Empress Theodora

Theodora (c.497-548) was born in Constantinople – modern day Istanbul. In her remarkable life she became probably the most powerful woman in Byzantine history. Little is known about her early years, and it is hard to sort fact from fiction in such a colourful story.

The daughter of a bear keeper at Constantinople’s hippodrome, Theodora was put to work there herself at an early age as an actress, dancer, mime artist and comedian. Performing for hundreds of spectators, by the age of 15 she was a successful performer. She was also (as most actresses of the time were) prostituted, and gave birth to her first child aged just 14.

At 18, she left the hippodrome to travel with her lover Hecebolus to what is now Libya, where he was governor. After they parted ways, Theodora joined an ascetic community in the desert near Alexandria and converted to the early Christian sect of Monophysitism. Its followers were persecuted by the Romans, disagreeing as they did on the finer points of Jesus’s divinity.

Following her conversion she is said to have worked as a spy in Antioch before returning to Constantinople and meeting her future husband Justinian, nephew and heir to the Emperor Justin.
Justinian and Theodora wished to marry, but it was against the law for former actresses to marry high-ranking men, such was their low status at the time. Justinian had the law changed to enable their union, and when Justin died in 527 Theodora became Empress of Byzantium.

As Empress, Theodora worked for women’s rights in marriage, dowry and divorce. She worked to legislate against pimps, banished brothel-keepers from Constantinople and passed anti-rape and trafficking laws. She set up a house for formerly prostituted women to live in peace and security and managed to end the persecution of the Monophysites in 533.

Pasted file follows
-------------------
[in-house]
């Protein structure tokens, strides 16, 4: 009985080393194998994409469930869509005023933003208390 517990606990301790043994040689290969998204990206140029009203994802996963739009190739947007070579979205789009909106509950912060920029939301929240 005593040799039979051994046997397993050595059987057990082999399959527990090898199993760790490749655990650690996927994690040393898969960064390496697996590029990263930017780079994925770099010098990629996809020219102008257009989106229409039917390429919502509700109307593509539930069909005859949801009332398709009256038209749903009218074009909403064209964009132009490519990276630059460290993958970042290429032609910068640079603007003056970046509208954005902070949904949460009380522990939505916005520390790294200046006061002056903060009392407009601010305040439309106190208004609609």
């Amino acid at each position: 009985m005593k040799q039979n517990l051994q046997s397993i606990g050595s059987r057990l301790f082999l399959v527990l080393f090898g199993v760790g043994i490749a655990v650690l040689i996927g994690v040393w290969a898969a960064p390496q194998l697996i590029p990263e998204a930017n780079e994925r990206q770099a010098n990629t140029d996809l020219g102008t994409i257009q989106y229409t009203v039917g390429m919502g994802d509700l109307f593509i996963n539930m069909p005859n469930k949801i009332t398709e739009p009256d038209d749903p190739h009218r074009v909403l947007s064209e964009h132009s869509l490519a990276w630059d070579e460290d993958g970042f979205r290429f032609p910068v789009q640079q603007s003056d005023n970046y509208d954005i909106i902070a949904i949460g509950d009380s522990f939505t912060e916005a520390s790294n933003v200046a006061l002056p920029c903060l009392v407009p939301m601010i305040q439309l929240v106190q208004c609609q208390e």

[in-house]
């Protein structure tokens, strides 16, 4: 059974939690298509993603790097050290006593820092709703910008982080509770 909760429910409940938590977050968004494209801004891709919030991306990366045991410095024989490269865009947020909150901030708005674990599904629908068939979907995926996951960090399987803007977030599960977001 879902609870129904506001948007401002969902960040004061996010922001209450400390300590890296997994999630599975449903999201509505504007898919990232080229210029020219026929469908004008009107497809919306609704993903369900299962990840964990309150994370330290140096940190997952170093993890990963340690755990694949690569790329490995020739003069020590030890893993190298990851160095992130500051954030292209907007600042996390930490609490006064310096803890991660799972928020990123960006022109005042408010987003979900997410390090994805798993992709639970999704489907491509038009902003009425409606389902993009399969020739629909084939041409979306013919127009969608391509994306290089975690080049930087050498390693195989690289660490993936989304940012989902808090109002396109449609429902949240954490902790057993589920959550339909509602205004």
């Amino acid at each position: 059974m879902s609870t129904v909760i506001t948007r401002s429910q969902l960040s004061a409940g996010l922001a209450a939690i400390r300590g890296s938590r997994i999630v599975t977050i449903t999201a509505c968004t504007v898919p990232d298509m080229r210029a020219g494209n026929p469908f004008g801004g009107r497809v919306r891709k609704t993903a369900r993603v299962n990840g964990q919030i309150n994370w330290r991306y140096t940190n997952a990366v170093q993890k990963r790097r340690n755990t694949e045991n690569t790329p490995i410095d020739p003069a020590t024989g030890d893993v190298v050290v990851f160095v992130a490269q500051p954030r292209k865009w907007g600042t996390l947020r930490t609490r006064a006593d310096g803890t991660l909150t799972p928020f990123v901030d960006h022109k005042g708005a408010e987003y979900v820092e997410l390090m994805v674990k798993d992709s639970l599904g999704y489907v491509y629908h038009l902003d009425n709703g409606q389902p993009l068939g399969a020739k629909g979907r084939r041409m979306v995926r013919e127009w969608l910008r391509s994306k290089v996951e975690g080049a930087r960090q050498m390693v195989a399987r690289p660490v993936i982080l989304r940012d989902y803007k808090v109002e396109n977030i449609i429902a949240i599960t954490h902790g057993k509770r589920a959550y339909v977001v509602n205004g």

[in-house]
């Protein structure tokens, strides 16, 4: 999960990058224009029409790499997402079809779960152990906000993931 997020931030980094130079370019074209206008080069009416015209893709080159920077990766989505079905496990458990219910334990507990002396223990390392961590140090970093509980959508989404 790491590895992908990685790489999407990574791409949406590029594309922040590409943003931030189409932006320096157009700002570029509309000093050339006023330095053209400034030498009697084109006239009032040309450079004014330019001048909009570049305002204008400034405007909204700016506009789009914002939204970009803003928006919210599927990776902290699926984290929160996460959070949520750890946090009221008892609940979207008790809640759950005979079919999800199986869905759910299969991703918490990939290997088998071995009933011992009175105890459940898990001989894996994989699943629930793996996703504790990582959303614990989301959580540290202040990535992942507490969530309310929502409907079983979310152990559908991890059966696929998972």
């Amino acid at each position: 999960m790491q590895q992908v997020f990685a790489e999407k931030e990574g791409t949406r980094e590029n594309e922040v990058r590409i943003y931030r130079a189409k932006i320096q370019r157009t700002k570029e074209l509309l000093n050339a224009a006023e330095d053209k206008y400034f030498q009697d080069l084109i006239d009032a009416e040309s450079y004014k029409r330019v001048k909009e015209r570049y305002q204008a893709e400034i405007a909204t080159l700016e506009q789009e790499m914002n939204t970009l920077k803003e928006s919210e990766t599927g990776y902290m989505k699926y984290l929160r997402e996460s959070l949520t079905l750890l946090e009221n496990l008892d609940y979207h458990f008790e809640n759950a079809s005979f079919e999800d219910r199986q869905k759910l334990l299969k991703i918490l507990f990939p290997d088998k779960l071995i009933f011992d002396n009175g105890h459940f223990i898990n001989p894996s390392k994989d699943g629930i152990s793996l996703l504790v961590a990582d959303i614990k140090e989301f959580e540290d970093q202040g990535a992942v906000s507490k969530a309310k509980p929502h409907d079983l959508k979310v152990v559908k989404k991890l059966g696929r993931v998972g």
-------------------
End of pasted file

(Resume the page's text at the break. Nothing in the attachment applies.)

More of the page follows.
In 532 she persuaded Justinian against his male advisers to stay and defend his throne during the Nika revolt. In a rousing speech she is quoted in Browning’s Justinian and Theodora:

“Whether or not a woman should give an example of courage to men, is neither here nor there. At a moment of desperate danger one must do what one can. I think that flight, even if it brings us to safety, is not in our interest. Every man born to see the light of day must die. But that one who has been emperor should become an exile I cannot bear. May I never be without the purple I wear, nor live to see the day when men do not call me “Your Majesty.” If you wish safety, my Lord, that is an easy matter. We are rich, and there is the sea, and yonder our ships. But consider whether if you reach safety you may not desire to exchange that safety for death. As for me, I like the old saying, that the purple is the noblest shroud.”

It is testament to her power and influence that her name is mentioned on almost every law passed during the period of her reign. It is also notable how few significant pieces of legislation were passed between her death and that of her husband in 565.

She died in 548 aged about 50, possibly from cancer or gangrene. The best-known representation of Theodora is the mosaic portrait in the Church of San Vitale in Ravenna.

Written for Sheroes of History by Poppy O’Neill

Find out more…

There are a couple of books about Empress Theodora you could read to find out more. A novelised version of her life is Theodora: Actress, Empress, Whore  by Stella Duffy, for a non-fiction account see Theodora: Actress, Empress, Saint by David Potter.

This is the first video of a 4-part series on YouTube about Justinian & Theodora – watch them all for the full story and to discover more about their legacy:


5 thoughts on “Empress Theodora”

  1. Good article. I like the title of the 2nd book better. It doesn’t sound so nasty and she would probably appreciate it not being known for that small time in her childhood.

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